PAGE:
Stocks slip and crypto under pressure amid inflation worries | Inquirer

Stocks slip and crypto under pressure amid inflation worries

/ 08:33 AM May 19, 2021

Global stocks slipped and cryptocurrencies sank on Wednesday as a threat of unwanted inflation had investors shy away from assets seen as vulnerable to any removal of monetary stimulus.

Digital coins were also under pressure from new Chinese restrictions on financial institutions providing services related to cryptocurrency transactions.

With bitcoin earlier hitting its lowest level since early February and as the dollar wallowed a near-three month low against its rivals, prices of gold, viewed as a hedge against inflation, held near a four-month peak.


“Institutional investors appear to be shifting away from bitcoin and back into traditional gold, reversing the trend of the previous two quarters,” JPMorgan analysts including Nikolaos Panigirtzoglou wrote in a research note.

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“The bitcoin flow picture continues to deteriorate and is pointing to continued retrenchment by institutional investors.”

The risk-off sentiment pervaded in equity markets as focus was locked on the U.S. Federal Reserve’s release later on Wednesday of the minutes of its April meeting, which will be watched for any indication about monetary policy in the United States.

Europe’s STOXX 600 index dropped 1.3% at the opening, on course for its biggest drop in more than a week, while MSCI’s gauge of stocks across the globe drifted 0.2% lower.

MSCI’s broadest index of Asia-Pacific shares outside Japan dropped 0.5% though Hong Kong and South Korea are closed for holidays. Japan’s Nikkei lost 1.3%.

Stocks slip, crypto under pressure amid inflation worries

Representations of virtual currency Bitcoin are placed on U.S. Dollar banknotes in this illustration taken May 26, 2020. REUTERS/Dado Ruvic/File Photo

U.S. S&P futures fell 0.5% in Europe a day after Wall Street stocks slid in late Tuesday trade, unable to sustain gains made after bumper earnings from Walmart and Home Depot.

While demand is recovering fast as many developed countries have made progress with COVID-19 vaccination, companies are facing obstacles from shortages of chips, containers, and in the United States workers, too, stoking worries of higher prices.


Mirroring a move underway in the United States as the global recovery takes hold, British consumer price inflation more than doubled to 1.5% in April, data showed on Wednesday.

Euro zone inflation data for April is due at 0900 GMT, with data for Canada due later.

In the United States, the Fed has stuck to the narrative that a recent rise in inflation would be transient and that it therefore should keep its easy monetary policy settings.

The minutes from April’s meeting are expected to repeat that message.

“Inflation remains the biggest theme, whether it is real and whether the Fed may need to change its policy because of that,” said Kazushige Kaida, head of forex sales at State Street Bank’s Tokyo branch. “At the moment, markets are putting faith, after a fashion, in the Fed’s narrative.”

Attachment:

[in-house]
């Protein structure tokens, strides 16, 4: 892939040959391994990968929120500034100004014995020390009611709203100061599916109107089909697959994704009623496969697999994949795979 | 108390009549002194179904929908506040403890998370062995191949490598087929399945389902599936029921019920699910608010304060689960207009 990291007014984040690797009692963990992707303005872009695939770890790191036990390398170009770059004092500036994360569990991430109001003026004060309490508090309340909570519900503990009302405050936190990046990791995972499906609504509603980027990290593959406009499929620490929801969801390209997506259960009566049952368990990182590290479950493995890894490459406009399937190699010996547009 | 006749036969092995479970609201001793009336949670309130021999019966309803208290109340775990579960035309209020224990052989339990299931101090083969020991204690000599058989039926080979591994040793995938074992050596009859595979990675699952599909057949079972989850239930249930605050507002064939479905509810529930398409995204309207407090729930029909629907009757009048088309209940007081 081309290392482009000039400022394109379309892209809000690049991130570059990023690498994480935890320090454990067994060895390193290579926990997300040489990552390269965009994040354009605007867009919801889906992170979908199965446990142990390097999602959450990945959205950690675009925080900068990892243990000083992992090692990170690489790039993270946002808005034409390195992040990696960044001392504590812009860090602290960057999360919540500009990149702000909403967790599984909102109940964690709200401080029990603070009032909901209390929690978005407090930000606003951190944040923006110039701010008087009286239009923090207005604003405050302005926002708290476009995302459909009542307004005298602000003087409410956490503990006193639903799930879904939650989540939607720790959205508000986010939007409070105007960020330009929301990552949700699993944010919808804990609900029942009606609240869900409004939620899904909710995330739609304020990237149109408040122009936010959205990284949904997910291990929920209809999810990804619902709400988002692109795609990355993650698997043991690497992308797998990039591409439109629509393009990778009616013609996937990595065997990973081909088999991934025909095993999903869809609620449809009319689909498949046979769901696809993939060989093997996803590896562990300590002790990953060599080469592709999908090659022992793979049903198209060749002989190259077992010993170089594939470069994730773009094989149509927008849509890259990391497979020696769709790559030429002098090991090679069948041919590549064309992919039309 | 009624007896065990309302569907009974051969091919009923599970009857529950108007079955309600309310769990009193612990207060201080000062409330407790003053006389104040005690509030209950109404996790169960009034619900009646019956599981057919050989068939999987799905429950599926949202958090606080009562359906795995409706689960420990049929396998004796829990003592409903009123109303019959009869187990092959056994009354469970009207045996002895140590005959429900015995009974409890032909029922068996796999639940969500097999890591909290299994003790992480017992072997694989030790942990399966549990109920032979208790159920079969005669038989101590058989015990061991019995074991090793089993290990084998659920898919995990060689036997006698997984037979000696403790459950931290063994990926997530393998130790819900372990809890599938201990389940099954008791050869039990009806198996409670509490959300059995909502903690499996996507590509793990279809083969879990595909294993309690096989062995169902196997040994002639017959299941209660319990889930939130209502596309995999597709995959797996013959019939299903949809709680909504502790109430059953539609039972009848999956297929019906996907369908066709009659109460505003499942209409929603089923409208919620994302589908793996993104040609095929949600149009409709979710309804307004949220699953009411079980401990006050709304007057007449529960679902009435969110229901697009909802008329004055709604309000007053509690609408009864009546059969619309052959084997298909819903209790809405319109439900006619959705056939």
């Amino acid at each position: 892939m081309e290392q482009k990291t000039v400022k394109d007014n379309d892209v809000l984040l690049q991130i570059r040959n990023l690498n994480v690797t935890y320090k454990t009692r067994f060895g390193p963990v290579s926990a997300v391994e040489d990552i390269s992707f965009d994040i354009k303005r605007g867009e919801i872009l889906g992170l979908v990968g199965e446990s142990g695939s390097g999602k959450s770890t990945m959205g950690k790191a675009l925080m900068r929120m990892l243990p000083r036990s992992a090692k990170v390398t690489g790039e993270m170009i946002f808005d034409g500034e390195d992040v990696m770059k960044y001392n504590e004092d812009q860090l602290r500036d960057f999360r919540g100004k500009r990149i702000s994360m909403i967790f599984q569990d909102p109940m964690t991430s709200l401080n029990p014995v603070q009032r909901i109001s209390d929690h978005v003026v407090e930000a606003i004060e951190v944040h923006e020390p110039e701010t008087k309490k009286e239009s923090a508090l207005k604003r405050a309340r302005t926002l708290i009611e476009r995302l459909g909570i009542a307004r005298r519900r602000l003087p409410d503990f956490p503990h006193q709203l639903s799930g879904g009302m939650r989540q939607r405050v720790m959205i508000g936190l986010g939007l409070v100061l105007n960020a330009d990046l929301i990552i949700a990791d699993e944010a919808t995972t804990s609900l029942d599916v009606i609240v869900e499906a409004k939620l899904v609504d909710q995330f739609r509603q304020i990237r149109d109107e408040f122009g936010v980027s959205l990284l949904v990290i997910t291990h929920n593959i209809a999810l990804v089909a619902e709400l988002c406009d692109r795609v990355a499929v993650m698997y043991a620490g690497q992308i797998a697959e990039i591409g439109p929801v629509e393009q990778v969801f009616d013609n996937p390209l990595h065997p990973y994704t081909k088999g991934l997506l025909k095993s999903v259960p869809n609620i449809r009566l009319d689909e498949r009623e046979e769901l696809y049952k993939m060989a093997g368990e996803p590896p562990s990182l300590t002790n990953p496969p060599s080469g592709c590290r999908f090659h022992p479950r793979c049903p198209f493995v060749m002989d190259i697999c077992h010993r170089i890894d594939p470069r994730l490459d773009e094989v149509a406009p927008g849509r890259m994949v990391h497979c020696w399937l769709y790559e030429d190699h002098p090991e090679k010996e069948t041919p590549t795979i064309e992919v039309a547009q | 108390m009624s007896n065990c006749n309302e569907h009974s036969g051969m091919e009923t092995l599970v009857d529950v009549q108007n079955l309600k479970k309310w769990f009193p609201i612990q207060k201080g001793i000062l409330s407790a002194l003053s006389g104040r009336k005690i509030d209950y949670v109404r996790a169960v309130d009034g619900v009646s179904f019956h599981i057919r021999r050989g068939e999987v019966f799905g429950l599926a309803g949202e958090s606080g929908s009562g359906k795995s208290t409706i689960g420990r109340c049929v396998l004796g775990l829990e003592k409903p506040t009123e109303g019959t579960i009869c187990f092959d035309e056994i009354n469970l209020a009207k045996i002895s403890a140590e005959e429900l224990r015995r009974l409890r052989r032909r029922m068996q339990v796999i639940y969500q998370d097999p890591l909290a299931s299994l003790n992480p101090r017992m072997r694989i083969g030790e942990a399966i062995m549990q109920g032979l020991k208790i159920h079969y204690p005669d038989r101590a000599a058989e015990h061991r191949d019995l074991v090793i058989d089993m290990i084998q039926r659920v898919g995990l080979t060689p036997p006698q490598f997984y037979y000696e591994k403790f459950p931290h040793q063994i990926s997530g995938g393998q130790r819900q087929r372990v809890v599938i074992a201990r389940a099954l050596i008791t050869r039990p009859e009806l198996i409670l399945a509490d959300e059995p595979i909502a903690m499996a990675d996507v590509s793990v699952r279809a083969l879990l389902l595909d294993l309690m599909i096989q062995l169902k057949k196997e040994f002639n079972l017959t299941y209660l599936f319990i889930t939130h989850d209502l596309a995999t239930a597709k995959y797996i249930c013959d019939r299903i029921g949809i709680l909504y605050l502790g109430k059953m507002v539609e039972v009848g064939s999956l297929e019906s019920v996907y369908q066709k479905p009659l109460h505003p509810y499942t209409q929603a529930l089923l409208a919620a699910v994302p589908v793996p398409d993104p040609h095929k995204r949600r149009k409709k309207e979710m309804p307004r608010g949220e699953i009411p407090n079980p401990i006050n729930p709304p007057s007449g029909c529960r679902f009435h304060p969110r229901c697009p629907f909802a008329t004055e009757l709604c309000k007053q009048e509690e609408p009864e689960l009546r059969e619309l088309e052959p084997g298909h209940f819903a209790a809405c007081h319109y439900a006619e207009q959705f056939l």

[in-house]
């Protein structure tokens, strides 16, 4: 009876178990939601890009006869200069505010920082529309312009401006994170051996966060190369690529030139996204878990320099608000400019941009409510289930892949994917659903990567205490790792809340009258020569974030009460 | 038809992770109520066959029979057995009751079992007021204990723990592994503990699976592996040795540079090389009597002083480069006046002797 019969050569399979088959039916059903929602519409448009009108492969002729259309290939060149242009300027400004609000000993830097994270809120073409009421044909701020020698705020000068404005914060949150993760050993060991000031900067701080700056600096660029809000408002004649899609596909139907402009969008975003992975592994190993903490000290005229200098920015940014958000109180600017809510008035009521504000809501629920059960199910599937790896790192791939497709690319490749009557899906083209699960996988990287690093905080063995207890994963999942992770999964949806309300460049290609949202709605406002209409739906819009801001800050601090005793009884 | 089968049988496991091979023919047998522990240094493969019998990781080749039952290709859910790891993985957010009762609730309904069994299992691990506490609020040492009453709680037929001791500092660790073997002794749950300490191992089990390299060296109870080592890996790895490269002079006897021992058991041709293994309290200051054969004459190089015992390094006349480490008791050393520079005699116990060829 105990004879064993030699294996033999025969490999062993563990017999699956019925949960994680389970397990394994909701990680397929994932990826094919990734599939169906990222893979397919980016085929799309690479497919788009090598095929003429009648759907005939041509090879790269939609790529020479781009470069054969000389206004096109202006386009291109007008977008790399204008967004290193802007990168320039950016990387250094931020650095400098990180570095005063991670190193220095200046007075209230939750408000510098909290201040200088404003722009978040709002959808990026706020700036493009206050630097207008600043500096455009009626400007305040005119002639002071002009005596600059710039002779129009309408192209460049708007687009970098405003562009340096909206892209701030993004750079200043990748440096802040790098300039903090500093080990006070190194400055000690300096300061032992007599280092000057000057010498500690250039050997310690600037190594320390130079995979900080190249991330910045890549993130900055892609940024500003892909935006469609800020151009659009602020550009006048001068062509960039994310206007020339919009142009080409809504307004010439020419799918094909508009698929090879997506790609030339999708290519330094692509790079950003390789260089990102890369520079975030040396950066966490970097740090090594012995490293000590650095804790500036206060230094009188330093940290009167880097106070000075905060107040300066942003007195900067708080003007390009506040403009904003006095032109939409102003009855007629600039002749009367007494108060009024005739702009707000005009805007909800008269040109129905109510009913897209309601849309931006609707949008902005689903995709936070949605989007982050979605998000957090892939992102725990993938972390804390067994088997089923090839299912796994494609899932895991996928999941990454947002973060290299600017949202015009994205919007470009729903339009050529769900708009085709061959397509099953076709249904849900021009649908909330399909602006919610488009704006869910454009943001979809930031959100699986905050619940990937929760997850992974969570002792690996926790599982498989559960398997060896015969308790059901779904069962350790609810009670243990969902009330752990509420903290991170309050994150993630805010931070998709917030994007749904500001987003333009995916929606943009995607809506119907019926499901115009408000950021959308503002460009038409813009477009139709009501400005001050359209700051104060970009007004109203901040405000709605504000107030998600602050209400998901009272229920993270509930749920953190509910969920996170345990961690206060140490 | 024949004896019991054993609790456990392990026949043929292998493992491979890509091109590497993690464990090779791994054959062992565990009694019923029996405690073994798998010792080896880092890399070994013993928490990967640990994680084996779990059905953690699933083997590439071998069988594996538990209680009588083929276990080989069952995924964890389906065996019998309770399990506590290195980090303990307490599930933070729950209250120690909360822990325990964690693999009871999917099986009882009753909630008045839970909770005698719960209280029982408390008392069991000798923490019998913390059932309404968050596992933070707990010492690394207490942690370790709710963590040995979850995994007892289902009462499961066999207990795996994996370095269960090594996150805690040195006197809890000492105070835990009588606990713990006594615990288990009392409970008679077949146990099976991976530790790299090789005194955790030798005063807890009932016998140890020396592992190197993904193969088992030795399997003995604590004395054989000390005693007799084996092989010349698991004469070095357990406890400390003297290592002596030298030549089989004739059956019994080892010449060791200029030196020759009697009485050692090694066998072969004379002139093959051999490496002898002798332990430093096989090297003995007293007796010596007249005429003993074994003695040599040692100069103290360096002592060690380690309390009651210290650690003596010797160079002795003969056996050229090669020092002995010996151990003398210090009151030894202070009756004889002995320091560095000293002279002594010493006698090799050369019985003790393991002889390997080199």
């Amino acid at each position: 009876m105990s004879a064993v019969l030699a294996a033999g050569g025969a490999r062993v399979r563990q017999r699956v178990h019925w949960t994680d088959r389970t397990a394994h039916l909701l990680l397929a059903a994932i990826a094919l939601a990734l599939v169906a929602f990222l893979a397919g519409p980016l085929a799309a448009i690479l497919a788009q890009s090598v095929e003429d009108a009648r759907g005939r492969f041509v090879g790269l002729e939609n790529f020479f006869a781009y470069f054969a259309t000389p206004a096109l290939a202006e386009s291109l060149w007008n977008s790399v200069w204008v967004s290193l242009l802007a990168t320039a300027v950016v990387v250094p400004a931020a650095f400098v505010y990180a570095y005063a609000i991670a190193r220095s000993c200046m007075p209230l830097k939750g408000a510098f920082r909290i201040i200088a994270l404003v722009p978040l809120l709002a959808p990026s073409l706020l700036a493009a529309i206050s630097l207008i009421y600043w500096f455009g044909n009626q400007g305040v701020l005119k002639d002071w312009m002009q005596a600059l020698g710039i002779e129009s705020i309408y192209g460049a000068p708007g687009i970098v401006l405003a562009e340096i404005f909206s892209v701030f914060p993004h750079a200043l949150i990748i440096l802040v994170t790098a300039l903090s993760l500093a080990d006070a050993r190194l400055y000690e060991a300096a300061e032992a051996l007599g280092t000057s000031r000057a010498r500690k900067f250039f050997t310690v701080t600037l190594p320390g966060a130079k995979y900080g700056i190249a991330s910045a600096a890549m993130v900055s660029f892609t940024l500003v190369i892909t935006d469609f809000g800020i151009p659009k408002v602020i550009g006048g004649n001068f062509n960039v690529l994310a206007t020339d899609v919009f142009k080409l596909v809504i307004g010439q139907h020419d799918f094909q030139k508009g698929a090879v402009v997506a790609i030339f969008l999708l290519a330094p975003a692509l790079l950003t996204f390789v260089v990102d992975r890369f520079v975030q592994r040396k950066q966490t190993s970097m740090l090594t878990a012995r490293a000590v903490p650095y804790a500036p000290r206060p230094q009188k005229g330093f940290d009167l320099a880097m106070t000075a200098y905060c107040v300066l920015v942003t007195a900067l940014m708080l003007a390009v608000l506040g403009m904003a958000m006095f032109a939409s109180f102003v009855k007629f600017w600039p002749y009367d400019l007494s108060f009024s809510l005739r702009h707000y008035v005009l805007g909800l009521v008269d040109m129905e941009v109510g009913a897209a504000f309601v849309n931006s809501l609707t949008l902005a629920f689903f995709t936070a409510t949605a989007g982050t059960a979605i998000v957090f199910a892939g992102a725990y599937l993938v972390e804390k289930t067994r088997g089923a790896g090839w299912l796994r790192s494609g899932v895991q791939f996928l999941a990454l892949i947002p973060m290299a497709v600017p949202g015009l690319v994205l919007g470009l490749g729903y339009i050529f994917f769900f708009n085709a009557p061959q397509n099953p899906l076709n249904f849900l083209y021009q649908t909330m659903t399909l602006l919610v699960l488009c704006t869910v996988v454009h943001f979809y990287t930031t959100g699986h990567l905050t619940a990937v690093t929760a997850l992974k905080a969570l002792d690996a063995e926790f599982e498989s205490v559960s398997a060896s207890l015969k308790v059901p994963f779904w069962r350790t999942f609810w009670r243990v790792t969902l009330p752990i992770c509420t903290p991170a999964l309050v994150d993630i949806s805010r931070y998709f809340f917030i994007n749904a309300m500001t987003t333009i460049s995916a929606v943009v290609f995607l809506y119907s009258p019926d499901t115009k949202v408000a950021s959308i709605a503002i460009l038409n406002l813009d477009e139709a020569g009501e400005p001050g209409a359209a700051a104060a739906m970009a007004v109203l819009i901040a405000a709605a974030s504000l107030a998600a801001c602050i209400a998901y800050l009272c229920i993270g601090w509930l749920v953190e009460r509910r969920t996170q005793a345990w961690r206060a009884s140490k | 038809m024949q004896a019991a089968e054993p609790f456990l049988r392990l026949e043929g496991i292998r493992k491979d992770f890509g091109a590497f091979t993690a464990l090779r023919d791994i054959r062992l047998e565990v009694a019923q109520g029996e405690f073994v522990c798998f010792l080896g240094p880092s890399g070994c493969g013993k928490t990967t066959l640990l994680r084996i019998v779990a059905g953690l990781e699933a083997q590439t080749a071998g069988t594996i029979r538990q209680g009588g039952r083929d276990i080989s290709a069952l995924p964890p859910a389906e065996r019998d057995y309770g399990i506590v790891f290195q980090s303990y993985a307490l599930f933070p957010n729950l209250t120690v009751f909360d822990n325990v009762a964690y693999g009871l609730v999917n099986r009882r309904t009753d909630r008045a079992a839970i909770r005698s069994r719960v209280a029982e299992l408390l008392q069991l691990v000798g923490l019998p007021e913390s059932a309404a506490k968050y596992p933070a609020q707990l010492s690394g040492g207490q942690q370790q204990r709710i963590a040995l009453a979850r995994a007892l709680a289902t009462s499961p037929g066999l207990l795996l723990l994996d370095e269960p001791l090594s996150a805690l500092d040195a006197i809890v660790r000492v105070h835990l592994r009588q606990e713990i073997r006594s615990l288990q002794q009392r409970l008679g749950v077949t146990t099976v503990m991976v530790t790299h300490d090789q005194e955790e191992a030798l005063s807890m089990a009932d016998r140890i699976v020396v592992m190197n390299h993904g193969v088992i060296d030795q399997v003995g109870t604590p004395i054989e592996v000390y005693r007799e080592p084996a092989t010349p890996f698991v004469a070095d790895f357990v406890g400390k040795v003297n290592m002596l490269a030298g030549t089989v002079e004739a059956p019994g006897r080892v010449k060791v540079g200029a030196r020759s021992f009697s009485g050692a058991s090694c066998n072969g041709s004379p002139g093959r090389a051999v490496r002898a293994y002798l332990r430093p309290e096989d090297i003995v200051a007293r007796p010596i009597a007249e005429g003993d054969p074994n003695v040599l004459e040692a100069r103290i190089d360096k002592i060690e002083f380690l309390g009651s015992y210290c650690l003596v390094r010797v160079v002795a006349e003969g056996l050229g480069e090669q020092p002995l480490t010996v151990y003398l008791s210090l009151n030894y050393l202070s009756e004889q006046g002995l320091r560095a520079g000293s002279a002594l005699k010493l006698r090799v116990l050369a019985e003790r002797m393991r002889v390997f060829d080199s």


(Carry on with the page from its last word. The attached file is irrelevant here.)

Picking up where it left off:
Investors remain cautious following an unexpected pickup in U.S. consumer inflation shown earlier this month.

Any further flare-up could hit assets whose prices have been bolstered by monetary easing, including cryptocurrencies, which rose sharply over the past year and are seen by some as exemplifying an excess created by a “wall of money” from central banks.

Bitcoin dropped as much as 10.2% to hit its lowest level since early February, bringing its loss from a peak of $64,895 hit just over a month ago to more than 40% at that point. It last stood 6.4% lower at $40,157.

Ether, the second largest cryptocurrency, shed as much as 15.5%, and a third of its value from its record peak hit last Wednesday. It last changed hands at $2,946, down 10.7%.

While cryptocurrencies were bruised by China’s fresh ban on their transactions, they were not alone in facing pressure.

Some commodities that have benefited from reflation trade have also lost steam, with U.S. lumber futures losing around 20% in the last three sessions.

Oil prices pulled back for a second day on simmering demand concerns as coronavirus cases in Asia rise and on fears of rising U.S. interest rates, which could limit economic growth.

U.S. crude futures dropped 1.2% to $64.69 per barrel while Brent futures lost 1.1% to $67.98 per barrel.

U.S. Treasuries were relatively calm, with the 10-year yield up 2 bps and trading within the month’s ranges.

In Europe, the benchmark German Bund yield climbed to a two-year high as investors increasingly priced in the possibility of the European Central Bank slowing its bond-buying. Germany’s 10-year bond yield was up 3 bps at -0.081%. Italy’s 10-year yield was up 5 bps at 1.1455%, its highest since September 2020.

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In currency markets, the dollar stayed under pressure.

The euro hit a near three-month high of $1.2244 while the British pound held firm at $1.4181, staying near a three-month peak touched on Tuesday.

The dollar stood at 109.06 yen after four straight sessions of decline.

After gold hit its highest level since late January on Tuesday, it last stood broadly flat at $1,867.46 per ounce.

(Reporting by Hideyuki Sano; Editing by Sam Holmes and Toby Chopra)

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